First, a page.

“On the first day (October 27), he shot 208 people, on the second (November 1) 210, on the third (November 2) 180, on the fourth (November 3) 265, on the fifth (November 4) 248. On November 3, Mykola Kulish was registered under number 177 on the list, and Les Kurbas was under number 178. Here, too, they were inseparable.

“Having accomplished his task, Captain Matveyev got extremely tired. He got a trip to the Black Sea and was soon awarded with the Order of Lenin. Though this did not save him from prison, he was later convicted (“for abuse of power”) however was soon released and received a personal pension till the end of his days.” (Les Tanyuk “Talent and luck”, p.41-42)

By the 1960s, isolated semi-underground evenings dedicated to Kurbas were possible. At the same time, a new wave of Ukrainian drama emerged, and some directors emerged who either opposed the regime or avoided following its instructions directly. Among them were students and followers of Les Kurbas: Maryan Krushelnytsky, Les Tanyuk, and realistic directors, who looked for their own theatrical language but instead came across bans. In one instance was the banning of 27 performances by Volodymyr Ogloblin, a Ukrainian and Soviet director whose last period of his career was during Ukraine’s independence.

The only “crime” with which the Bolshevik’s leaders charged Les Kurbas and the repressed Ukrainian theater was “nationalism” or noncompliance with Soviet propaganda.

The artist’s behavior, which made it clear that Moscow was no longer the center of the world, and his relations with colleagues from Georgia took precedence over the Olympics in Moscow and posed a threat to the Soviet government of that time. Virlyana Tkach, and American researcher of Les Kurbas, explains that is why Stalin destroyed Kurbas and the entire Ukrainian avant-garde of that time. The theater was the foundation of a new community and its independent thought. Even a century later, Russia cannot accept such a position.

March 31, 2022, marked the 100th anniversary of the founding of the Berezil art association. And on March 16, 2022, a bomb was dropped on a theater in Mariupol that was no longer even a “regime-inappropriate” theater. It had assumed the role of a bomb shelter for women and children who were hiding from the deadly weapons of the Russian military. The shelter advertised itself as such to the whole world with a huge sign on the asphalt.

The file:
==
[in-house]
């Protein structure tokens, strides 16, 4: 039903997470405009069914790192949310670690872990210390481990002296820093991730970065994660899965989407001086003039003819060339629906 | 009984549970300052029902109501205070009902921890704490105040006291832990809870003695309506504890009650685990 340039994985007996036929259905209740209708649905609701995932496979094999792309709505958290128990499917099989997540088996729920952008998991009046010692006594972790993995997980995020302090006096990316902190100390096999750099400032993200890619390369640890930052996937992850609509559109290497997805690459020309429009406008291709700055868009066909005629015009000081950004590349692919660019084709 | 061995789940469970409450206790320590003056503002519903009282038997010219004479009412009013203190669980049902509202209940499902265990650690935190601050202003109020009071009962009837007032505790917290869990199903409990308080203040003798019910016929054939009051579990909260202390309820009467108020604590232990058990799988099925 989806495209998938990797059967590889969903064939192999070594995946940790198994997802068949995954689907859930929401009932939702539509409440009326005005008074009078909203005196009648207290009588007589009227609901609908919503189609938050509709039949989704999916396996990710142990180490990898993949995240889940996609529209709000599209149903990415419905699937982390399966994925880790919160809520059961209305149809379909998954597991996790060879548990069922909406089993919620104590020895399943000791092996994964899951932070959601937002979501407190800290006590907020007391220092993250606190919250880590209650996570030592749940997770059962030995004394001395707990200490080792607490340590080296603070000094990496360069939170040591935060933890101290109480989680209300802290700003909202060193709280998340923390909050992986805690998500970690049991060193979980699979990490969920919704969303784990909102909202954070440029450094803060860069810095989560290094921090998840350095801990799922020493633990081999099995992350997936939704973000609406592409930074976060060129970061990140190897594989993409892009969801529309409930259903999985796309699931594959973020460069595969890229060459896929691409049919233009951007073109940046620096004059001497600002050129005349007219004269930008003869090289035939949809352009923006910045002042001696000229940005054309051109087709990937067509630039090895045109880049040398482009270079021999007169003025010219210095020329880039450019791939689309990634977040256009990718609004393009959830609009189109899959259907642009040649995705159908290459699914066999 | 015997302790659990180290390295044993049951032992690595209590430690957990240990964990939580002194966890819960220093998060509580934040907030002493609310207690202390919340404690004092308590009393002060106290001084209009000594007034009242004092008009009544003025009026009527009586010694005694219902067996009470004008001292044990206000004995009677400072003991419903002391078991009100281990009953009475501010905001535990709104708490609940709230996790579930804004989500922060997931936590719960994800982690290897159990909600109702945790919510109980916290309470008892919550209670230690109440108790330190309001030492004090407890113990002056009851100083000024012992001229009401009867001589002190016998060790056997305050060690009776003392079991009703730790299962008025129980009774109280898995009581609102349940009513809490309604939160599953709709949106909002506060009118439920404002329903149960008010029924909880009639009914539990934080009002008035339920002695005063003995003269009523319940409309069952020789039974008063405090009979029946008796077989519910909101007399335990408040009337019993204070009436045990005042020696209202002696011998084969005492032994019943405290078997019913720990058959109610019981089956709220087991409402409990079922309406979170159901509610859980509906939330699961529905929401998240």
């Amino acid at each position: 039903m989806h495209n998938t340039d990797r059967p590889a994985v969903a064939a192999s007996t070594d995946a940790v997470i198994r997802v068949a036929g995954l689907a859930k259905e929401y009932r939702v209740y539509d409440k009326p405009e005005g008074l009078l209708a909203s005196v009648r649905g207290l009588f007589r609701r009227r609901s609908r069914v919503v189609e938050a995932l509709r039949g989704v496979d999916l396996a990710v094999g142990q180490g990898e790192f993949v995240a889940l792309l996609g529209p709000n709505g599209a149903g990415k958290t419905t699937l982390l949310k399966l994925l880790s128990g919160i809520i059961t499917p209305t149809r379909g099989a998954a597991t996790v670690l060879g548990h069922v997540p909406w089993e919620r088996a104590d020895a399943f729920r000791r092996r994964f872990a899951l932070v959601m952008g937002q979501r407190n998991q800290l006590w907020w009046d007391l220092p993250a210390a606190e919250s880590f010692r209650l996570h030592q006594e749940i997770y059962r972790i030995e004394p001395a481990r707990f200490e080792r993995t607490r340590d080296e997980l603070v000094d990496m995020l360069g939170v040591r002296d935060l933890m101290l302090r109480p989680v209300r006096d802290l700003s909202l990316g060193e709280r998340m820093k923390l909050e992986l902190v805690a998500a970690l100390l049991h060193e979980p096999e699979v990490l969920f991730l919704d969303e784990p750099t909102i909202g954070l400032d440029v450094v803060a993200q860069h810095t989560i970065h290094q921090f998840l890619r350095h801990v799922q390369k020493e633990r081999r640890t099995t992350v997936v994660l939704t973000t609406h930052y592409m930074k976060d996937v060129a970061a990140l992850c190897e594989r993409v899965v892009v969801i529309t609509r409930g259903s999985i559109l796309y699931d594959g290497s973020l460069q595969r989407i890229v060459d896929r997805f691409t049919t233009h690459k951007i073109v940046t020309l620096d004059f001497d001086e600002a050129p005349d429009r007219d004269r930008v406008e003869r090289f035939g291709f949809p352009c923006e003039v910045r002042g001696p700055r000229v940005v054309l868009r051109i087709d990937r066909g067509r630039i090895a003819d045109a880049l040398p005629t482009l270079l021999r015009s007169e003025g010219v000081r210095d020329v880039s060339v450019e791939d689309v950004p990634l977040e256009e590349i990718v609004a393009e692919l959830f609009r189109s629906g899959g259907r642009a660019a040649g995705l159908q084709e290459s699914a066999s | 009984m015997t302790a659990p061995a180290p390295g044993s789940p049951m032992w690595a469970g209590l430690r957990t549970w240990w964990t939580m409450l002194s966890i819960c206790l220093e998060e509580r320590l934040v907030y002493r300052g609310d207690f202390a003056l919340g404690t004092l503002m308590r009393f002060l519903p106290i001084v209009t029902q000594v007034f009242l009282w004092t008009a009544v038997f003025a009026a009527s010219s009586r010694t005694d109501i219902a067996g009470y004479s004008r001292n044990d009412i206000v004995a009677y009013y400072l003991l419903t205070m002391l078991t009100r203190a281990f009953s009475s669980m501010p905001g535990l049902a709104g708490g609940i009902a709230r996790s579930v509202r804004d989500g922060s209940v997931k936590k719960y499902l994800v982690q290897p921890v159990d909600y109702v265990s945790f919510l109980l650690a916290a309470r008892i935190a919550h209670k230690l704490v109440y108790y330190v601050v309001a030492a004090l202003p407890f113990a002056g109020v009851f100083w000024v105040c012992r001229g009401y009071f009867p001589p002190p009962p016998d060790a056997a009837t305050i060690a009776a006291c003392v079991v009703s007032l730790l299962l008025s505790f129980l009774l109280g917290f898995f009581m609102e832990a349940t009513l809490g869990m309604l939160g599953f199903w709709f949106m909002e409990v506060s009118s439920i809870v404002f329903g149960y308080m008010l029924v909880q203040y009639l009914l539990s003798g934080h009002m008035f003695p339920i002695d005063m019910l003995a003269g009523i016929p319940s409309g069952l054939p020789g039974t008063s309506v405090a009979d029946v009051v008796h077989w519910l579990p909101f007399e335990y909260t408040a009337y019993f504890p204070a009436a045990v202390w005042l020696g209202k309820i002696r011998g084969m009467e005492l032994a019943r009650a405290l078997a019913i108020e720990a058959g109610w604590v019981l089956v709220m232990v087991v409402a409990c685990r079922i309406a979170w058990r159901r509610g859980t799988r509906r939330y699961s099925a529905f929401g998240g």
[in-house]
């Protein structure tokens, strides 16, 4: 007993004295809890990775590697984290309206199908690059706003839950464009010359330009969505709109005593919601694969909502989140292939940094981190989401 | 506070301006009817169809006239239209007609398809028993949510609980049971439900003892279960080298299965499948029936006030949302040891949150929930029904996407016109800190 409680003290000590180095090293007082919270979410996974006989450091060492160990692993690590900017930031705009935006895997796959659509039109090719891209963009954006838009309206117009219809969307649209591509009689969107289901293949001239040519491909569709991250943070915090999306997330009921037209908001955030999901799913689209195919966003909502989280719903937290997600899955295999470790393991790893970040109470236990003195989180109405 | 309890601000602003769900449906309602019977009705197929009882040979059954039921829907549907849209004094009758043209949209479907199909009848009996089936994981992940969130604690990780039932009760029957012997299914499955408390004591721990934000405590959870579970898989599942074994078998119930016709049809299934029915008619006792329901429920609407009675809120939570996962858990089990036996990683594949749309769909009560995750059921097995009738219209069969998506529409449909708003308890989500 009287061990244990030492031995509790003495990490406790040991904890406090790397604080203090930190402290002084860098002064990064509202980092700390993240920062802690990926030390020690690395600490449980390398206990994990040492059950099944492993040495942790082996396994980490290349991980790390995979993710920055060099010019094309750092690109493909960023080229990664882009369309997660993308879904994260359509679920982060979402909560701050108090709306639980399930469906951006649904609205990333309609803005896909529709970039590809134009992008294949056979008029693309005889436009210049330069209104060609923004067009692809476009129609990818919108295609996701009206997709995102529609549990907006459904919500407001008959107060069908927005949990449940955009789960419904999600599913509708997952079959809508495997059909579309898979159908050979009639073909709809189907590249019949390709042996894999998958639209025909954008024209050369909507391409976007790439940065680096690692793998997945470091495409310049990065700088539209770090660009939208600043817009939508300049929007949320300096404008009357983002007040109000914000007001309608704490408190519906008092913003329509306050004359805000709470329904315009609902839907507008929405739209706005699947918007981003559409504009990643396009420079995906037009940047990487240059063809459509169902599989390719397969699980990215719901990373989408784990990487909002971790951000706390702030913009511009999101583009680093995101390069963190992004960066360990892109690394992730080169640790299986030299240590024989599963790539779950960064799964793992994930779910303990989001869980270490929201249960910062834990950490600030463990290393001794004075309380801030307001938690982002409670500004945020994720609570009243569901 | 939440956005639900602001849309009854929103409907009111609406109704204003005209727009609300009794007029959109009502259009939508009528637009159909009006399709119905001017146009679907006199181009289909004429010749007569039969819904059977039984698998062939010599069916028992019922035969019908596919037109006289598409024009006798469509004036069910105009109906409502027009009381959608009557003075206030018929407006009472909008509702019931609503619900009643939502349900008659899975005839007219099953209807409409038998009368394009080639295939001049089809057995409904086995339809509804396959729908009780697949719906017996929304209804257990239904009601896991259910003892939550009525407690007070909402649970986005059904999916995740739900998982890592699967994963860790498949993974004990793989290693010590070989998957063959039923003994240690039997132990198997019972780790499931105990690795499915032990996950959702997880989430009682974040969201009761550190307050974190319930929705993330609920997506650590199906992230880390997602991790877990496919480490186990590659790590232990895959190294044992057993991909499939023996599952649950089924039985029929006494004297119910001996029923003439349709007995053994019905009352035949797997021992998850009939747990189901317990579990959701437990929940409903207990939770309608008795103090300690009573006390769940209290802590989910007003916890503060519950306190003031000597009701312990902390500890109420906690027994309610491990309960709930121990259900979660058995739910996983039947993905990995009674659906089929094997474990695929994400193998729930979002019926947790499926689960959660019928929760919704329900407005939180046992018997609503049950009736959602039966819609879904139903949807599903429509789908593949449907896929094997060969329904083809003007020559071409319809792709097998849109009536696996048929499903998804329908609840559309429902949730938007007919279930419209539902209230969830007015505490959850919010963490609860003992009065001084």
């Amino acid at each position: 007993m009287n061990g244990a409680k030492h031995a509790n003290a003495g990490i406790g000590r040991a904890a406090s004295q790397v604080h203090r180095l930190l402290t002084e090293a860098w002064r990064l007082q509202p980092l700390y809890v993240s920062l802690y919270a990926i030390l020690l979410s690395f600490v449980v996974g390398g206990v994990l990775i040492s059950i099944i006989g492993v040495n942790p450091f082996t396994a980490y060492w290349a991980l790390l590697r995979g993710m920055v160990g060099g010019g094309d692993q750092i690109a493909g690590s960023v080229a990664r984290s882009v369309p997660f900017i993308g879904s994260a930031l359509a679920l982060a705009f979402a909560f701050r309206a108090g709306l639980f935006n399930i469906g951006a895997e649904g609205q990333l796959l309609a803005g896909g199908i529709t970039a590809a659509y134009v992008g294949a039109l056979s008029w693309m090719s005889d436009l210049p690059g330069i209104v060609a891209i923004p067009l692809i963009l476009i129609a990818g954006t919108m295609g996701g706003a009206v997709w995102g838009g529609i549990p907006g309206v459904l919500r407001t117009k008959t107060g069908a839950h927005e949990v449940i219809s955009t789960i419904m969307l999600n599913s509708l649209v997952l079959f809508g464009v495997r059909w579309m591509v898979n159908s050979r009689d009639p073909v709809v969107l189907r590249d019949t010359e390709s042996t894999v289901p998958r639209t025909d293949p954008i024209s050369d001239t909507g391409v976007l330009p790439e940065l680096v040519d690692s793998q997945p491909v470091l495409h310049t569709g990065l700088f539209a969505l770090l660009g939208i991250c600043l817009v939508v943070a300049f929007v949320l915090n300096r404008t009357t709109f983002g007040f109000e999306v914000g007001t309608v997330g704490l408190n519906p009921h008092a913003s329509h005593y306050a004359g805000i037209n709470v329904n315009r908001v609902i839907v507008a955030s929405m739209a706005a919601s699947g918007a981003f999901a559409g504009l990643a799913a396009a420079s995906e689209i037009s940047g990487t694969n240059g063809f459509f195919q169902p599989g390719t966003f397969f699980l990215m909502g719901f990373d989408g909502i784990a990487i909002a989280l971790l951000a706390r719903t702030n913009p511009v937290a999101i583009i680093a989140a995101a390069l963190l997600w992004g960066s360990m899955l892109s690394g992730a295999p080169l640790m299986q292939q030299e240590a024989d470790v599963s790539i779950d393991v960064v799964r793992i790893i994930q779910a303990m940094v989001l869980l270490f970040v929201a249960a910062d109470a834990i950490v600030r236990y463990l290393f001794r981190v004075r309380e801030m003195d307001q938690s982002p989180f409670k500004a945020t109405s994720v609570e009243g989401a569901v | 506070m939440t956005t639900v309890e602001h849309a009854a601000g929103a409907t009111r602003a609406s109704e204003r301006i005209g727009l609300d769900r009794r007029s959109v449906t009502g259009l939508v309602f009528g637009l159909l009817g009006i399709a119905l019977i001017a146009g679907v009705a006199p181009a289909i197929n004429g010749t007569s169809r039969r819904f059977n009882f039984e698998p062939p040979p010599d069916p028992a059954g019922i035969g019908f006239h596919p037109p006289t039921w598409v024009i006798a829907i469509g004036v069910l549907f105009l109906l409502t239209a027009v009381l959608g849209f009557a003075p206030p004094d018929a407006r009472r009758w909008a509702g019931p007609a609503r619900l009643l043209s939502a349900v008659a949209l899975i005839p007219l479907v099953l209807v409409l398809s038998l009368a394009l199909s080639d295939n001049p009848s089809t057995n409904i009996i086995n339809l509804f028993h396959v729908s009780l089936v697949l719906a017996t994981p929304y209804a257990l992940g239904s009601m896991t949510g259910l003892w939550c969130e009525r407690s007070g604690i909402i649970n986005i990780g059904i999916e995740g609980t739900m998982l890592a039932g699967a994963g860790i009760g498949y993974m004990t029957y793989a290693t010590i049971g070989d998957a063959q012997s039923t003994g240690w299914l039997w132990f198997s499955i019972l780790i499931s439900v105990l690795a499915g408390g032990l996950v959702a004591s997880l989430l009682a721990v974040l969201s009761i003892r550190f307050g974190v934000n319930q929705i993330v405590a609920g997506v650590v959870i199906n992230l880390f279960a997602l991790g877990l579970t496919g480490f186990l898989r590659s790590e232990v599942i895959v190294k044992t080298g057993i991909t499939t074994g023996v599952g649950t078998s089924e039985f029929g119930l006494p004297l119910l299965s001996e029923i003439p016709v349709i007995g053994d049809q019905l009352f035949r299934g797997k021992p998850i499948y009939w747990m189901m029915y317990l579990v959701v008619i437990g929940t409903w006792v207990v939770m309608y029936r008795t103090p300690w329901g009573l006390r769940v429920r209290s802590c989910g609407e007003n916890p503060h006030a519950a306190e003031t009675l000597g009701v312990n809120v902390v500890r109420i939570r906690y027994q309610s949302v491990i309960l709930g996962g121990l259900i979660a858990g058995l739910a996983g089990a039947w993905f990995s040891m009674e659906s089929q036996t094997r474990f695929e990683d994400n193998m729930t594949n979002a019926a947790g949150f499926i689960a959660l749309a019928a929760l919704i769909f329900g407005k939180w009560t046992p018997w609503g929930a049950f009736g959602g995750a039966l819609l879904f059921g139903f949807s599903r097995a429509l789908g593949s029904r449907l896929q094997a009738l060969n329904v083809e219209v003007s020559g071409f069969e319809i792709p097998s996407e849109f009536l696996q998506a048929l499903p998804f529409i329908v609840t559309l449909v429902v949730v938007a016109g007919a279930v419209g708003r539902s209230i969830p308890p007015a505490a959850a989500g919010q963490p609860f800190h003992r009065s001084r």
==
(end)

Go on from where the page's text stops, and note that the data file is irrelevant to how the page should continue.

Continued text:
However, it is difficult to erase the impression that the world does not want to hear unpleasant things or share responsibility for what is happening. Numerous condemnations of Nazism and genocide in the democratic world remain topics for dissertations and university articles that have little intrusion into real life. In its attempts to avoid parallels with Nazism, the EU’s cultural community is more concerned with correct wording than its attempts to stop and expose Russia’s desire to destroy all manifestations of Ukrainianness.

The Alliance of International Production Houses refuses to publish on its page the statement of TanzLaboratorium, a Ukrainian artist research collective, because it believes that the web pages of civilian institutions should not be used to join the discussion around death and enmity, and “comparisons with Nazism” are historically false.

Russian Nazism is fundamentally different from German because any historical phenomenon is unique, and any historical comparison is wrong. Russian Nazism stretches for centuries and is like “slow-acting” torture. In the intervals between acts of violence, there is a departure to the position of greatness and beauty. The controversial combination of black and white, as we know, is perhaps the most effective means of creating and promoting a new ideology – in this case, Russian culture.

Ukrainians have developed immunity to these tortures – that is why we are still alive and continue to fight. Whether to make your own mark in this struggle or to remain a passive spectator of the theater of military, cultural, and ideological confrontation is a matter of choice for each world democratic system. This is the essence of the choice of values ​​that underpin democracy.


Share this page
facebook twitter linkedin telegram viber whats-app envelope copy